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Magic Mirror

New Magic

By Dan Hanttula
December 1999, issue 31

Earlier this year those talented folks at DataRover spent much of their time securing new funding, and during that time not much was heard from the company. We're glad that the "dark period," as DataRover president and CEO Steve Schramm called it in a recent interview, is over since no announcements meant there was nothing new for us to report in this column. But DataRover is back with some great news, and also with another new formula for restoring the magic in Magic Cap.

DataRover II?
While details were slim at press time, there is definitely talk about a new Data Rover form factor being developed by a reselling partner. Apparently designed for insurance applications and other vertical markets that rely on remote image and data capture, the new DataRover features a totally integrated color digital camera with flash to enable nighttime and low-light photography. The software that accompanies the new device is capable of sending images and data back to a Java server which then routes the information to a networked personal computer somewhere in a corporate office. Office staff reviews the file and the images and can respond with an approval or denial of, for example, an insurance claim almost on the spot.

DataRover reportedly has been working on this project since spring of this year and is very excited over what appears to be a significant design win. Watch this column for more news and, of course, a complete review once a preproduction or shipping unit becomes available to us.

Along with the new device, DataRover Mobile Systems has also added some new members to their family-like business. At the top of the marquee is Aaron Dobrinsky, a new member on DataRover's board who co-founded and is President and CEO of Go America. Schramm is betting that Dobrinsky's presence will help to deliver on DataRover's mobile communication feature set, which up until now has been limited to wireless networking. Go America will also get an equal boost, since they currently do not have a presence in the corporate and vertical marketplace. The advantage of Go America over other wireless ISPs is that they allow single points of entry into corporate networks with firewalls, as well as offering a complete solution to corporations with multiple platforms attempting to gain access.

Schramm wavered before admitting that DataRover had also nabbed James Summa, a vice president of sales from Telxon, one of their major competitors in the vertical marketplace. This hire is very important as DataRover seeks to establish a dedicated sales team-not an easy task for a small company trying to do so much. DataRover Mobile Systems now totals around 30 employees, with talks about increasing the count quickly now that their first round of financing has been secured.

A new magic formula?
While DataRover still maintains a focus on developing real solutions for "real people with real companies," there's a new underlying current to the message. CEO Schramm hinted at a little "horizontal action" for the DataRover group as well. And when I asked him to elaborate there was talk of big names licensing the Magic Cap operating system and perhaps a return to the consumer market. With the goal being to "do more cool things and get people more excited about licensing," DataRover hopes to get some OS licensing in the very near future. This consumer market news coincides with reader reports of DataRovers being available for purchase to individuals. Communicate Incorporated of Fort Collins, Colorado (970-221-1305), for example, is selling the DataRover 840 for under $900.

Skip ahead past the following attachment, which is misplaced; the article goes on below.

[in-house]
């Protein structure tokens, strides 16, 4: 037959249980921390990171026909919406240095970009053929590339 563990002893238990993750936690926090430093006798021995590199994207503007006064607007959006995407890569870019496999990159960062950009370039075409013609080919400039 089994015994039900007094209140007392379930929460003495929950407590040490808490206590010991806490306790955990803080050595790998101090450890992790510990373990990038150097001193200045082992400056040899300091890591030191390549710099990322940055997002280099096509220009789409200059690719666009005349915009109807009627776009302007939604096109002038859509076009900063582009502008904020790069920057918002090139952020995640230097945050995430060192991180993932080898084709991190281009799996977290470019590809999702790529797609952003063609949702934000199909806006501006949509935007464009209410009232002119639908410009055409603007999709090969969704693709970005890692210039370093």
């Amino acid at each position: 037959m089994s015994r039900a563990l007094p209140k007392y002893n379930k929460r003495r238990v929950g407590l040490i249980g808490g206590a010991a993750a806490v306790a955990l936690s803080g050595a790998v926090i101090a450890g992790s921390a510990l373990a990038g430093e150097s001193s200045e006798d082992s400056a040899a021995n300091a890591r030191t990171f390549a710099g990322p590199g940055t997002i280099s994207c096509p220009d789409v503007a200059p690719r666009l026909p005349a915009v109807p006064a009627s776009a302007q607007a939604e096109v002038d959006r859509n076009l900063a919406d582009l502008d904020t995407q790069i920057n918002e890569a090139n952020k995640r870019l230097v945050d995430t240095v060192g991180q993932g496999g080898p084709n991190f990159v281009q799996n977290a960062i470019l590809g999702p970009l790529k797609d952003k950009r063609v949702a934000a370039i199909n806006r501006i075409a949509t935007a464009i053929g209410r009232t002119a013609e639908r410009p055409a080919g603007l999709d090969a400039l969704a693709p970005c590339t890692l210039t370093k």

As for licensing, Schramm sees a distinct advantage in that approach for companies that want to enter the handheld computer market without all of the R&D normally associated with creating a product from scratch. And General Magic/DataRover certainly has a track record of bringing partners to the handheld application space in less than a year. It's an uphill battle as some potential licensees have been burned in the past, and the competition from the Microsoft Windows CE and the Palm OS platforms is fierce. But DataRover's Schramm reminded that "people have to have an alternative... [and] in our world, we provide an entertaining alternative".

With two powerful, well established competitors in the marketplace, DataRover essentially finds itself in a similar position as parent General Magic was several years ago when it took on a corporate steamroller (Apple Computer), only now it's two steamrollers and DataRover is operating with less resources than the old General Magic was. But the game is different. This time, rather than spending a lot of time and money evangelizing their operating environment, DataRover Mobile Systems is quietly building up customer demand by explaining what they have to offer one-on-one, by going to trade shows and talking to customers, and by having a tried-and-true solution where their larger competitors still experiment. This low-key grass roots approach may well appeal to some potential licensees. And with an attractive new product on the horizon, who knows what will happen.

Finally, there's more good news: at Wireless IT, DataRover and GoAmerica Communications Corp. announced that Go-America will provide wireless Internet access and host content on the DataRover 840. Yet another piece is falling into place.

Dan Hanttula the platform editor for Windows CE and Magic Cap operating systems and the president of HomeRun Advertising. He can be reached via e-mail at

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